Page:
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Patent Life Cycle

Patent applications are filed, work their way through the patent office, some are granted and after twenty years, they expire. How many patents are actually granted, and now many make it to expiry?

I tracked the 42,000 or so patent applications filed in Canada with a 2001 filing date. All of these patents expired by the end of 2021. Overall, about 43% of the original applications were granted, about 18,000. About 105 were involved in litigation in the Federal Court.

Only about 17% of the original patent applications were granted and still enforceable in 2021 when they expired. About 30% were in force at the ten year mark which shows that while a few more patents were granted after more than 10 years at the patent office, patent owners decided not to pay the maintenance fees. During the life of a patent application or patent, annual maintenance fees must be paid to keep the patents or patent applications in good standing. If the fees are not paid, the patents or patent applications are considered abandoned.

Canada also allows ‘Certificates of Supplemental Protection’ (see earlier column) that can effectively extend the term of certain pharmaceutical patents by up to two years. Only one patent with a 2001 filing date was subject to a request for a Certificate of Supplemental Protection but the request was refused.

Not all of the 42,000 patent applications were actually filed with the Canadian patent office in 2001. About 60% of the patent applications were filed as PCT patent applications and only entered the ‘national phase’ in Canada up to 42 months after they were filed. In addition, some ‘divisional’ applications were filed later in the process based on parent applications filed in 2001 and were deemed to have a 2001 filing date – I counted about 1500 divisional applications.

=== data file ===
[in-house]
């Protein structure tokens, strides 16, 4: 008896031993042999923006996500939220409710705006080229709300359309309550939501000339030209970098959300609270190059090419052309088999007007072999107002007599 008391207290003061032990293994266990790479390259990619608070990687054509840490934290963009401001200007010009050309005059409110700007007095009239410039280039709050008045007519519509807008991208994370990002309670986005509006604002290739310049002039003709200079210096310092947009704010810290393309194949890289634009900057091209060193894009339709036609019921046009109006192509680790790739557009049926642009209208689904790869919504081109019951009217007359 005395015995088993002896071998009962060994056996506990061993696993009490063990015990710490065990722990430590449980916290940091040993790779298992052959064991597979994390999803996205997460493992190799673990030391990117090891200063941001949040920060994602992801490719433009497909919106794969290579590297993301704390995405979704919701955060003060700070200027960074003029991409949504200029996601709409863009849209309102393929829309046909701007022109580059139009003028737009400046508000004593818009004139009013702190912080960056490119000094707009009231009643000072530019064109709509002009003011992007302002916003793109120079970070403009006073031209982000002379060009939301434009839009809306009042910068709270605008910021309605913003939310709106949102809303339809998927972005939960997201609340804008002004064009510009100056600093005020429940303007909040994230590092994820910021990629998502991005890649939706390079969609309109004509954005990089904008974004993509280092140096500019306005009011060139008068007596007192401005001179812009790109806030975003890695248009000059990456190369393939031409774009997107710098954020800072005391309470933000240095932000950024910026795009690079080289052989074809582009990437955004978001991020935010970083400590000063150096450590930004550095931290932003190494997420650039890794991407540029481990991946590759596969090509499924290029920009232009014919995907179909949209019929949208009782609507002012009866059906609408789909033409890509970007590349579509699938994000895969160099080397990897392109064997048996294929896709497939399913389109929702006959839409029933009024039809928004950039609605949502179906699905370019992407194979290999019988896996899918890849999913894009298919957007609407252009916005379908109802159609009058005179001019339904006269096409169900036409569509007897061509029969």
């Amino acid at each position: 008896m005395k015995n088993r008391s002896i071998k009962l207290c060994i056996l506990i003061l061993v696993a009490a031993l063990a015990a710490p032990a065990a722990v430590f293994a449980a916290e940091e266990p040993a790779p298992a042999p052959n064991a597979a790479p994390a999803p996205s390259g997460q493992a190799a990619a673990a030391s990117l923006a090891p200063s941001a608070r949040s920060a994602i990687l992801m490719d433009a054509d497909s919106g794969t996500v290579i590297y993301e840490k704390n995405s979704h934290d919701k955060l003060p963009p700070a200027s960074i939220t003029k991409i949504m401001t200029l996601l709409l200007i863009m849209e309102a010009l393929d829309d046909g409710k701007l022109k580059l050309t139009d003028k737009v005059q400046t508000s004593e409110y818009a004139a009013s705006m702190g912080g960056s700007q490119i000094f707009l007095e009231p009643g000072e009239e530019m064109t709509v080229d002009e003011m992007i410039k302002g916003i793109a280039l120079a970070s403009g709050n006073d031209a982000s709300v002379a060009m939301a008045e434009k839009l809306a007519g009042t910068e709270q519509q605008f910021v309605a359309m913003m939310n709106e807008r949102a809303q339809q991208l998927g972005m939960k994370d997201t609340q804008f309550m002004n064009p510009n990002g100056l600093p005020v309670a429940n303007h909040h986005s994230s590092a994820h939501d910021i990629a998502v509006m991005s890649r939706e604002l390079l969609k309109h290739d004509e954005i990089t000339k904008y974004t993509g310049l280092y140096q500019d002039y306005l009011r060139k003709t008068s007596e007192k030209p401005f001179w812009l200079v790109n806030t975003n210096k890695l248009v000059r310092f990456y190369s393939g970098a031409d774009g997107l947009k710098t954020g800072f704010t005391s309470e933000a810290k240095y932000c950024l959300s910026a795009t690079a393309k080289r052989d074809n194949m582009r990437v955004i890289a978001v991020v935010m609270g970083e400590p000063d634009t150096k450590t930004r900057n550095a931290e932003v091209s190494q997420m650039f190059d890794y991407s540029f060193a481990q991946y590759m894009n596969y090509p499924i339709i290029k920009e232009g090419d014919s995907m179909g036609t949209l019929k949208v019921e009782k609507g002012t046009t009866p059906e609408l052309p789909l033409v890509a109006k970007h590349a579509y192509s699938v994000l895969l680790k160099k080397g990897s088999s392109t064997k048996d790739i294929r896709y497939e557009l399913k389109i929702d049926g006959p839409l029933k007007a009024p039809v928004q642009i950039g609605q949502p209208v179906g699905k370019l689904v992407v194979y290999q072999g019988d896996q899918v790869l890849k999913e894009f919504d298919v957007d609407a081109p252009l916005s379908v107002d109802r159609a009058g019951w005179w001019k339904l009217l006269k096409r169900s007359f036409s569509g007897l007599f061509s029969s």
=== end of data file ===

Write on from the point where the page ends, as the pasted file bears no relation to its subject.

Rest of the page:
The following graph is based on the Canadian Patent Office data for the 41,638 patent applications with a 2001 filing date. Incoming PCT applications (green) become pending applications (navy blue). Under the rules at the time, a request for examination had to be filed no later than five years from the filing date and the applications would enter examination (yellow). Even after 20 years, a few applications were still in examination until they expired. Most applications were abandoned without being granted (red), because annual maintenance fees were not paid, the applicant never requested examination, a response was not filed to a patent office requisition or the application was rejected during examination.

Granted patents (pink) would continue to be in-force if annual maintenance fees were paid. Patents that were abandoned after granted (cyan) increased over time if annual fees were not paid.

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What happened with the granted patents? I located 105 or so that were subject to litigation in the Federal Court.

There were six impeachment proceedings where a third party challenged the validity of a granted patent. One proceeding resulted in a patent being declared invalid for being obvious but the others were settled or discontinued.

Fifty patents were enforced in patent infringement proceedings. One was found valid and infringed (see T-2025-11) and the patent was found invalid in one case (see T-1043-12) but there are at least five proceedings still ongoing. In two cases, the patents were found invalid at trial but there is a pending appeal. The remainder of the proceedings were settled or discontinued.

Thirty two patents were the subject of one or more proceedings under the Patented Medicines (Notice of Compliance) Regulations, at least six of which are still ongoing. In a couple of cases the patents were found invalid. Most of the proceedings were resolved without a final judgment by the Court.

Eighteen patents were considered in other types of proceedings, including judicial reviews of patent office procedures, corrections of inventorship or title, and related proceedings.

Even if patents are not enforced in the Federal Court, they can still bring significant value to patent owners, such as through licensing and royalties, as security for financing or through the actions of competitors who respect the granted patent rights. This snapshot of patent applications with a 2001 filing date show what happens to the 42,000 or so patent applications that were filed.

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